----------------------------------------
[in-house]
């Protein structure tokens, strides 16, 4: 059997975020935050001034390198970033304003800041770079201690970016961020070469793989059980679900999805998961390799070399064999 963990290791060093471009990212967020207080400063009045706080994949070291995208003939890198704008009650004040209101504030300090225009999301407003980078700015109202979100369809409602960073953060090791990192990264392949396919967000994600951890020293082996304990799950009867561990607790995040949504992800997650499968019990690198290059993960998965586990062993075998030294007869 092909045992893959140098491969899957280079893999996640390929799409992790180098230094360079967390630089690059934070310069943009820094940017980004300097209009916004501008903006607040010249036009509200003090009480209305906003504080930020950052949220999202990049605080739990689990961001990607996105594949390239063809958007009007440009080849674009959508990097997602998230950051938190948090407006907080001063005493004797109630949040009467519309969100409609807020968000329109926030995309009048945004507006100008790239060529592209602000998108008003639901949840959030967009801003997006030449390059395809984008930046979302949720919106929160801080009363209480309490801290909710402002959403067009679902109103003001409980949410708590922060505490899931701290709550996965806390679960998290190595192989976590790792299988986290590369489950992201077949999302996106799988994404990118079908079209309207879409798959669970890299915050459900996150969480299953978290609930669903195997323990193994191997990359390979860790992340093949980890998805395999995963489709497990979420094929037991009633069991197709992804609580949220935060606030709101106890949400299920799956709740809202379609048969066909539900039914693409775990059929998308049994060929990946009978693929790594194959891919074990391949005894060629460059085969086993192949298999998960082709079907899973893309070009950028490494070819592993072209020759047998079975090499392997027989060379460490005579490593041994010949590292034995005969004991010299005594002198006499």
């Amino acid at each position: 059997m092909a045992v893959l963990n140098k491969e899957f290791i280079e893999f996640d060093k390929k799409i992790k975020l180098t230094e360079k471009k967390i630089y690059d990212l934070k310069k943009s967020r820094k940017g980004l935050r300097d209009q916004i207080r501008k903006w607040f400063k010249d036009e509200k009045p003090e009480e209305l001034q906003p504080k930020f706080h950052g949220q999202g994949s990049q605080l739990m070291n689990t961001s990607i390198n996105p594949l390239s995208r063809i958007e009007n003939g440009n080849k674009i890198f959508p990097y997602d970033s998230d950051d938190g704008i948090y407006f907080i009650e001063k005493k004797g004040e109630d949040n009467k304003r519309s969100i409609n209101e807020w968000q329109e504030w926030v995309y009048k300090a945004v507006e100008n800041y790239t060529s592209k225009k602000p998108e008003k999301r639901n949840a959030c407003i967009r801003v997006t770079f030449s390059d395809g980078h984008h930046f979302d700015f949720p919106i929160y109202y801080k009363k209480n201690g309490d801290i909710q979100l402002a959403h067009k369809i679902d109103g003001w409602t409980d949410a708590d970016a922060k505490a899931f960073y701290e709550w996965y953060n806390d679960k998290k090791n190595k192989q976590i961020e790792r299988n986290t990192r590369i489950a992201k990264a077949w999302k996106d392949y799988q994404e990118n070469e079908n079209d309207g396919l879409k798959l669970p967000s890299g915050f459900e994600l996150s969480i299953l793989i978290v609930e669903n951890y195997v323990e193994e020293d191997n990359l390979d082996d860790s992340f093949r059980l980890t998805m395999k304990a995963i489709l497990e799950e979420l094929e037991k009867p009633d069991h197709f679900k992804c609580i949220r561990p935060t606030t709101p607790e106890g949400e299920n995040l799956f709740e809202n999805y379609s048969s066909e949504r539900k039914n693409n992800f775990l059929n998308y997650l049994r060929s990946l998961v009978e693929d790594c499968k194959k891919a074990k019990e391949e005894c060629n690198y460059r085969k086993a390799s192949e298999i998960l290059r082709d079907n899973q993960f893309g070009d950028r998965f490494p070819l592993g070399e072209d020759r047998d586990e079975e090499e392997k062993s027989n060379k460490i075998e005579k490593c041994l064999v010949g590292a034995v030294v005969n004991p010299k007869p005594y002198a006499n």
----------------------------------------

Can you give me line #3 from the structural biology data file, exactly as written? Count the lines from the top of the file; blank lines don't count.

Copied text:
């Amino acid at each position: 059997m092909a045992v893959l963990n140098k491969e899957f290791i280079e893999f996640d060093k390929k799409i992790k975020l180098t230094e360079k471009k967390i630089y690059d990212l934070k310069k943009s967020r820094k940017g980004l935050r300097d209009q916004i207080r501008k903006w607040f400063k010249d036009e509200k009045p003090e009480e209305l001034q906003p504080k930020f706080h950052g949220q999202g994949s990049q605080l739990m070291n689990t961001s990607i390198n996105p594949l390239s995208r063809i958007e009007n003939g440009n080849k674009i890198f959508p990097y997602d970033s998230d950051d938190g704008i948090y407006f907080i009650e001063k005493k004797g004040e109630d949040n009467k304003r519309s969100i409609n209101e807020w968000q329109e504030w926030v995309y009048k300090a945004v507006e100008n800041y790239t060529s592209k225009k602000p998108e008003k999301r639901n949840a959030c407003i967009r801003v997006t770079f030449s390059d395809g980078h984008h930046f979302d700015f949720p919106i929160y109202y801080k009363k209480n201690g309490d801290i909710q979100l402002a959403h067009k369809i679902d109103g003001w409602t409980d949410a708590d970016a922060k505490a899931f960073y701290e709550w996965y953060n806390d679960k998290k090791n190595k192989q976590i961020e790792r299988n986290t990192r590369i489950a992201k990264a077949w999302k996106d392949y799988q994404e990118n070469e079908n079209d309207g396919l879409k798959l669970p967000s890299g915050f459900e994600l996150s969480i299953l793989i978290v609930e669903n951890y195997v323990e193994e020293d191997n990359l390979d082996d860790s992340f093949r059980l980890t998805m395999k304990a995963i489709l497990e799950e979420l094929e037991k009867p009633d069991h197709f679900k992804c609580i949220r561990p935060t606030t709101p607790e106890g949400e299920n995040l799956f709740e809202n999805y379609s048969s066909e949504r539900k039914n693409n992800f775990l059929n998308y997650l049994r060929s990946l998961v009978e693929d790594c499968k194959k891919a074990k019990e391949e005894c060629n690198y460059r085969k086993a390799s192949e298999i998960l290059r082709d079907n899973q993960f893309g070009d950028r998965f490494p070819l592993g070399e072209d020759r047998d586990e079975e090499e392997k062993s027989n060379k460490i075998e005579k490593c041994l064999v010949g590292a034995v030294v005969n004991p010299k007869p005594y002198a006499n």